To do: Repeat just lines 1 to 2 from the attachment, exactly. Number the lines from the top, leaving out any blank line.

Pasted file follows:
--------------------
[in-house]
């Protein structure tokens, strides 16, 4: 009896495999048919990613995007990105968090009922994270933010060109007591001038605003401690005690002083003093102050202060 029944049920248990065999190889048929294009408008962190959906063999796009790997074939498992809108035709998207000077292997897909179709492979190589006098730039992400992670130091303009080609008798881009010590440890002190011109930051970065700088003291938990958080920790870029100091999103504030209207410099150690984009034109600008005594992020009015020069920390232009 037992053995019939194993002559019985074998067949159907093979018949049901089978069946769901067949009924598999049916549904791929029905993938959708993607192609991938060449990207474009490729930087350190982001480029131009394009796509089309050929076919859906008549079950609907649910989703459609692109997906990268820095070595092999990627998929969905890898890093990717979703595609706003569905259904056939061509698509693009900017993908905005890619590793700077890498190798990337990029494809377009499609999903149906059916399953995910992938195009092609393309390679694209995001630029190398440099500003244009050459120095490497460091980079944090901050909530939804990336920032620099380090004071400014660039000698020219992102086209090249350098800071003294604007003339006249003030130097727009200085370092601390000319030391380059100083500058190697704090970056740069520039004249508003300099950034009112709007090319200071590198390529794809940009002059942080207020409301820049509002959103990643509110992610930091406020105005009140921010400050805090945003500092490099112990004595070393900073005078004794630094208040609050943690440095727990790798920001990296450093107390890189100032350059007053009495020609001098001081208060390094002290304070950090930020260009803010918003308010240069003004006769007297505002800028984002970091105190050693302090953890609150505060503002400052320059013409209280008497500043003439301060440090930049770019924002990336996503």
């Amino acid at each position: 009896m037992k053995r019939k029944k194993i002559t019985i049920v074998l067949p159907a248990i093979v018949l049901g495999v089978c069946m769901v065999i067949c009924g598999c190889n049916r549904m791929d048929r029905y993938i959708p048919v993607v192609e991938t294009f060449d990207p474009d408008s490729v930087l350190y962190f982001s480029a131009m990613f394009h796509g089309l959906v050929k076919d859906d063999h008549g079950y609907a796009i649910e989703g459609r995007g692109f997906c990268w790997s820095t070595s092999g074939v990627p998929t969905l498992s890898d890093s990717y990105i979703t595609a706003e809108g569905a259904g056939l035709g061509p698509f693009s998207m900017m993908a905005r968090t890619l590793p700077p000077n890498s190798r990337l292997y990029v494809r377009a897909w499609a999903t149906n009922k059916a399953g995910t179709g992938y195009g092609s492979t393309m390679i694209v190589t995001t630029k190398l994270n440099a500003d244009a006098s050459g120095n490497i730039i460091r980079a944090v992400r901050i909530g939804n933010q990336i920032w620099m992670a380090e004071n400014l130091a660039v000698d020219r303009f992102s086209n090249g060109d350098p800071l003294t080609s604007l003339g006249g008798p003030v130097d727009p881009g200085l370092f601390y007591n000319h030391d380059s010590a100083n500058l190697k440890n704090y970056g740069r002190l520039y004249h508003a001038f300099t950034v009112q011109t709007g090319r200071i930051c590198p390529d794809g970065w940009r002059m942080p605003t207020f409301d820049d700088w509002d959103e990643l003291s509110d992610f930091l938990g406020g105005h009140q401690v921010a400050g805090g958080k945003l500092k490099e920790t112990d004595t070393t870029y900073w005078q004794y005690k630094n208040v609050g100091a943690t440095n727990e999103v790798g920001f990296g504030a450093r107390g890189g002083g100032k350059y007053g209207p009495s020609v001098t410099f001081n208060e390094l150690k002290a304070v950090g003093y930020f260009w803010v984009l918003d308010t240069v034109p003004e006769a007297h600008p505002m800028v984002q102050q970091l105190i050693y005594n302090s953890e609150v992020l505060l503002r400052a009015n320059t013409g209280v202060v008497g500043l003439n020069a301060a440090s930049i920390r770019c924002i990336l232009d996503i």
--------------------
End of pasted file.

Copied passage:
[in-house]
């Protein structure tokens, strides 16, 4: 009896495999048919990613995007990105968090009922994270933010060109007591001038605003401690005690002083003093102050202060 029944049920248990065999190889048929294009408008962190959906063999796009790997074939498992809108035709998207000077292997897909179709492979190589006098730039992400992670130091303009080609008798881009010590440890002190011109930051970065700088003291938990958080920790870029100091999103504030209207410099150690984009034109600008005594992020009015020069920390232009 037992053995019939194993002559019985074998067949159907093979018949049901089978069946769901067949009924598999049916549904791929029905993938959708993607192609991938060449990207474009490729930087350190982001480029131009394009796509089309050929076919859906008549079950609907649910989703459609692109997906990268820095070595092999990627998929969905890898890093990717979703595609706003569905259904056939061509698509693009900017993908905005890619590793700077890498190798990337990029494809377009499609999903149906059916399953995910992938195009092609393309390679694209995001630029190398440099500003244009050459120095490497460091980079944090901050909530939804990336920032620099380090004071400014660039000698020219992102086209090249350098800071003294604007003339006249003030130097727009200085370092601390000319030391380059100083500058190697704090970056740069520039004249508003300099950034009112709007090319200071590198390529794809940009002059942080207020409301820049509002959103990643509110992610930091406020105005009140921010400050805090945003500092490099112990004595070393900073005078004794630094208040609050943690440095727990790798920001990296450093107390890189100032350059007053009495020609001098001081208060390094002290304070950090930020260009803010918003308010240069003004006769007297505002800028984002970091105190050693302090953890609150505060503002400052320059013409209280008497500043003439301060440090930049770019924002990336996503």